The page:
A day after Consumer Reports' scorching report -- in which it tested three iPhone 4 handsets to confirm the device's flawed antenna -- the ratings and review publication is calling on Apple (Nasdaq: AAPL) to give away a solution.

"Apple suggested owners mitigate the problem by holding the phone differently or purchasing a case," reads a blog entry following up on the magazine's inability to recommend the iPhone 4. "We think it's the company's responsibility to provide the fix -- at no extra cost to consumers." 

Since Apple isn't about to send people an extra right hand, Consumer Reports appears to be suggesting that Apple either fix the problem, or provide a free case to everyone who's already bought an iPhone 4. Will Apple blink?

The high price of success
Some may argue that the Cupertino tastemaker doesn't need to cave in here. It sold a whopping 1.7 million iPhone 4 units during its first three days on the market last month. Apple's website claims that new orders placed won't be shipped for another three weeks. 

I'm skeptical, though. Apple's been keeping new orders placed through its site on a three-week leash since last month. Are orders really coming in at the maximum pace that Apple's supply can sustain? It's been a while since folks were camping out in front of Apple stores for hours to get their handsets. Apple has gone on to admit that it hasn't been truthful about reception bars, and the antenna reception woes have to be keeping demand in check. Burning early adopters should give any potential buyer pause.

The "Ships: 3 weeks" tag and the unavailability of the white model have been constants on the Apple ordering page since late June. The last time I saw a clock stuck that badly was at Amazon.com (Nasdaq: AMZN) during the 2008 holidays, when the e-tailer hesitated to admit that it would phase out the first generation of its Kindle e-reader.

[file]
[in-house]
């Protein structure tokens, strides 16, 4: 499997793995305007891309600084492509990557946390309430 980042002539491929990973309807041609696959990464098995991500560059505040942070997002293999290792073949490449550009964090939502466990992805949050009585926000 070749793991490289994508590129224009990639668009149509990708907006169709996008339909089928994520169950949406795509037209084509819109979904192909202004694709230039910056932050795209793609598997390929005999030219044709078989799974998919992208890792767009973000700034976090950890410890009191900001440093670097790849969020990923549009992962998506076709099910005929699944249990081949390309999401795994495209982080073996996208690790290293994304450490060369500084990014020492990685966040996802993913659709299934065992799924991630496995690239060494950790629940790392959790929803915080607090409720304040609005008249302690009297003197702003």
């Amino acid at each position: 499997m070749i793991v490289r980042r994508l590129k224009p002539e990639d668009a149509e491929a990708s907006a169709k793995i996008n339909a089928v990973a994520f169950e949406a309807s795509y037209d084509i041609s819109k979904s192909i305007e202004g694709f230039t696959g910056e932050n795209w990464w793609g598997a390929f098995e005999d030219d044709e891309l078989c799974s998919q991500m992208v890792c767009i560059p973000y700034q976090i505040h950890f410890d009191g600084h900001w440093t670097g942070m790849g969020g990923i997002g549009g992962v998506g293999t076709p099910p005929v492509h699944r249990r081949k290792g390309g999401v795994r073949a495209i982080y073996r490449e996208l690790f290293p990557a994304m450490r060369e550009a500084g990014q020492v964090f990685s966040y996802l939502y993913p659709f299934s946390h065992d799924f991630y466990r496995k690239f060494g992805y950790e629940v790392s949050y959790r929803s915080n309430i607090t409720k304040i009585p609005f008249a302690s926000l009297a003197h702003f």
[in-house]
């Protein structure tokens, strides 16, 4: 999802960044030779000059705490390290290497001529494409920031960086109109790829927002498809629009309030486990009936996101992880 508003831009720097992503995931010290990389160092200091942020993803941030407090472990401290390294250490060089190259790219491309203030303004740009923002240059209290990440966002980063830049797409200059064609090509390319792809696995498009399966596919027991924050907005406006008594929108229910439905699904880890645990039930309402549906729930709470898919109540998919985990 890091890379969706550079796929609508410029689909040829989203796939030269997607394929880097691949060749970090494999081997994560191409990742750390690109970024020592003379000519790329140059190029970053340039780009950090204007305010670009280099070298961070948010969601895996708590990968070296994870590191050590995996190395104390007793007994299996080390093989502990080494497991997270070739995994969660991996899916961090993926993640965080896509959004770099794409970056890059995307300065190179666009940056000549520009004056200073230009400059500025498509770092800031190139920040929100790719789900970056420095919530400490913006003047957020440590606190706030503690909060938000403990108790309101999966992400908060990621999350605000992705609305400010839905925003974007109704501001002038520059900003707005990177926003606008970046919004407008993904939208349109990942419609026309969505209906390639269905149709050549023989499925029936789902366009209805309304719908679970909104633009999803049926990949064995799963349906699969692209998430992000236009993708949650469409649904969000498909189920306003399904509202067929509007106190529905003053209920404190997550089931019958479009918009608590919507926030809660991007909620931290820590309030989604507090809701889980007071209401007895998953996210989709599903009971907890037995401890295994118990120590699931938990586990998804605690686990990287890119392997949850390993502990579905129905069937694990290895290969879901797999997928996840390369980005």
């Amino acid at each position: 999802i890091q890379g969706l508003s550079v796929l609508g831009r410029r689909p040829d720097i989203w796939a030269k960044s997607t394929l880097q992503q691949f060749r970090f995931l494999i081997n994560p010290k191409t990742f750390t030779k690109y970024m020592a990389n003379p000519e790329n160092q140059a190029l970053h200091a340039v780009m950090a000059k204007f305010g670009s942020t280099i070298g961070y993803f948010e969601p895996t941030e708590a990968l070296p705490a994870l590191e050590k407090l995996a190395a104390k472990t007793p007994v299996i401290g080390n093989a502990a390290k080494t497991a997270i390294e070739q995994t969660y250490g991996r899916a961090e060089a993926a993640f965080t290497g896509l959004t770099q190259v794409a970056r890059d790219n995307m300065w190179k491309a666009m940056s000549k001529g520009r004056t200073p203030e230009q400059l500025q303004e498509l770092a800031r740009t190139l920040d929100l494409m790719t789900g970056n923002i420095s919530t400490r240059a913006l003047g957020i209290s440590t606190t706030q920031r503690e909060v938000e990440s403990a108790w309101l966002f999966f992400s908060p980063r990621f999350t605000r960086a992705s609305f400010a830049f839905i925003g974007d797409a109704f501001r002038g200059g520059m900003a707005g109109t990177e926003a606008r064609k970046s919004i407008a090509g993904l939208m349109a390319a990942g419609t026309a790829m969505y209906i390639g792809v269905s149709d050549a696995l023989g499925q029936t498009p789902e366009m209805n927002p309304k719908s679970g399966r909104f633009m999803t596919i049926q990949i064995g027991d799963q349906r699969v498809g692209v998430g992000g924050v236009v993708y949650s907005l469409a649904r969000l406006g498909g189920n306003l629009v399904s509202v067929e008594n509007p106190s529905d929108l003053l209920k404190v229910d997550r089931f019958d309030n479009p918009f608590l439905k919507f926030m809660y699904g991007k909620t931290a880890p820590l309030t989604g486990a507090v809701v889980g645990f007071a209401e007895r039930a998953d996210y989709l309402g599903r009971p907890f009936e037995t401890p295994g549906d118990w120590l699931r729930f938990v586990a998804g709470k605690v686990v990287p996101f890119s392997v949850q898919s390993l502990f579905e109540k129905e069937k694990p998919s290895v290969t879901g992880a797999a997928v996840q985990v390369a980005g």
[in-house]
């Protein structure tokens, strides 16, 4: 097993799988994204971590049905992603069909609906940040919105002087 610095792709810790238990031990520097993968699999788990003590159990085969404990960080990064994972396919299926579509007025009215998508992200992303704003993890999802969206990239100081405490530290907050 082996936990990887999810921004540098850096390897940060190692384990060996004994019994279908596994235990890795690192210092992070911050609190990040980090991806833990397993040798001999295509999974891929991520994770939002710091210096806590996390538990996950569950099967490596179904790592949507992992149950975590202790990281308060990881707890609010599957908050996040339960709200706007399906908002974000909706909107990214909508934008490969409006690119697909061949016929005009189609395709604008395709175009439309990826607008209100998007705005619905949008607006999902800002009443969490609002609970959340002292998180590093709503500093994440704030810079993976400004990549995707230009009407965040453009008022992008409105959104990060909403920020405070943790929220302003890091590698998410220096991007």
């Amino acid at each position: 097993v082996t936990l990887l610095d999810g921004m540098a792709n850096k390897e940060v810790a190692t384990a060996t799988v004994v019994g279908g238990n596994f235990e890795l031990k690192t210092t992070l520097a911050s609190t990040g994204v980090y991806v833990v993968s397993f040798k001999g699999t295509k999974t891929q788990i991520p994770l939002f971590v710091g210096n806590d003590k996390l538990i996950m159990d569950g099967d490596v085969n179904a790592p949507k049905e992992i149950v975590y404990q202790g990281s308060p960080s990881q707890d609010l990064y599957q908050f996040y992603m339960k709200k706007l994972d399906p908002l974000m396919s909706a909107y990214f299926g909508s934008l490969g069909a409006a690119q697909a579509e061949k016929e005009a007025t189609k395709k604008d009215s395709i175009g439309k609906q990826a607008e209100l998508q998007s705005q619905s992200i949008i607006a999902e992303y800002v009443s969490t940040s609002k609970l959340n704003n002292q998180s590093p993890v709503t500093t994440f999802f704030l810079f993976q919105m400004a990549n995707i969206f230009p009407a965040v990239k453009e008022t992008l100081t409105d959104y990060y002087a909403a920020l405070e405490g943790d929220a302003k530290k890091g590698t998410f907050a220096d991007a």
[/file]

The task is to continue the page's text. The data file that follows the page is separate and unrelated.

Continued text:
I don't think that Apple is phasing out the iPhone 4. However, it appears to be buying time, just in case a recall or a supplier-based fix is in the cards.

Total recall
A Bernstein Research analyst pegs the cost of the highly unlikely recall at a whopping $1.5 billion. Sending out cases would be a cheaper near-term solution, but would even that be enough?

Perhaps not. Giving away cases won't satisfy everyone, particularly the daring iPhone 4 owners who prefer their phones without a covering. It also would set an ugly precedent, indicating that a single magazine's complaint can force Apple to open its wallet.

Apple can't just ignore the backlash. When the antenna problems surfaced, many Apple fans blamed exclusive carrier AT&T (NYSE: T). Consumer Reports proved that wasn't the case, testing the iPhone 4 against earlier iPhone models and even Hewlett-Packard's (NYSE: HPQ) Palm Pre. Furthermore, a tactical application of duct tape to the iPhone 4 resolved the issue. The handset, not the carrier, is to blame.

Research In Motion (Nasdaq: RIMM) may have a gargantuan base of installed BlackBerry owners, and Google's (Nasdaq: GOOG) Android may be growing more quickly, but few could deny that the iPhone is the hottest smartphone right now. That ubiquity has been great for Apple, but it comes at a price. 

When Apple was the stylistic underdog, its occasional stumbles were easier to forgive. Now that it's less than $50 billion in market cap away from passing ExxonMobil (NYSE: XOM) to become the country's most valuable company, it's under a more intense magnifying glass.

Free cases would be a start -- or at least a classier solution than handing out strips of iDuct tape. 

Will Apple have to issue a recall? Will it provide free cases? Will AT&T step in and provide some kind of subsidized solution? Share your thoughts in the comment box below.